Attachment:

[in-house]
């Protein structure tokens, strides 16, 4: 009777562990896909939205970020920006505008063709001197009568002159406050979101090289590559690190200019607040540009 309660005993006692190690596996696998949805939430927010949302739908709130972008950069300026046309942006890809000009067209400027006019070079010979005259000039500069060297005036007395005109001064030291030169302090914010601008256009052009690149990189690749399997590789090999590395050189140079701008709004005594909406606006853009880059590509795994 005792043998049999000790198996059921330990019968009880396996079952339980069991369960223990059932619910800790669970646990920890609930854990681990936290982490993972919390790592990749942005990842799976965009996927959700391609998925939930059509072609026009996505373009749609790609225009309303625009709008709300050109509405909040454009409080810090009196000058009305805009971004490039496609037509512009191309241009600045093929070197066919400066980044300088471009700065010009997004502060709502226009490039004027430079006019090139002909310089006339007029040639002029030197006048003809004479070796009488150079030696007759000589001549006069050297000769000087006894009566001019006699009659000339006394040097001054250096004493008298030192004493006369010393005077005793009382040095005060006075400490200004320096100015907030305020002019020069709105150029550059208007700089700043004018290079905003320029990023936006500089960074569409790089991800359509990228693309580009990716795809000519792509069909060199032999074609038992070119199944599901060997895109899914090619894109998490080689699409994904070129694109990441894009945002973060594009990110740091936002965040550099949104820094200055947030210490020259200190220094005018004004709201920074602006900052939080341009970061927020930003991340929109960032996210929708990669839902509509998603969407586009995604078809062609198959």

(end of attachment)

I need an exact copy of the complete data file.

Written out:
[in-house]
């Protein structure tokens, strides 16, 4: 009777562990896909939205970020920006505008063709001197009568002159406050979101090289590559690190200019607040540009 309660005993006692190690596996696998949805939430927010949302739908709130972008950069300026046309942006890809000009067209400027006019070079010979005259000039500069060297005036007395005109001064030291030169302090914010601008256009052009690149990189690749399997590789090999590395050189140079701008709004005594909406606006853009880059590509795994 005792043998049999000790198996059921330990019968009880396996079952339980069991369960223990059932619910800790669970646990920890609930854990681990936290982490993972919390790592990749942005990842799976965009996927959700391609998925939930059509072609026009996505373009749609790609225009309303625009709008709300050109509405909040454009409080810090009196000058009305805009971004490039496609037509512009191309241009600045093929070197066919400066980044300088471009700065010009997004502060709502226009490039004027430079006019090139002909310089006339007029040639002029030197006048003809004479070796009488150079030696007759000589001549006069050297000769000087006894009566001019006699009659000339006394040097001054250096004493008298030192004493006369010393005077005793009382040095005060006075400490200004320096100015907030305020002019020069709105150029550059208007700089700043004018290079905003320029990023936006500089960074569409790089991800359509990228693309580009990716795809000519792509069909060199032999074609038992070119199944599901060997895109899914090619894109998490080689699409994904070129694109990441894009945002973060594009990110740091936002965040550099949104820094200055947030210490020259200190220094005018004004709201920074602006900052939080341009970061927020930003991340929109960032996210929708990669839902509509998603969407586009995604078809062609198959």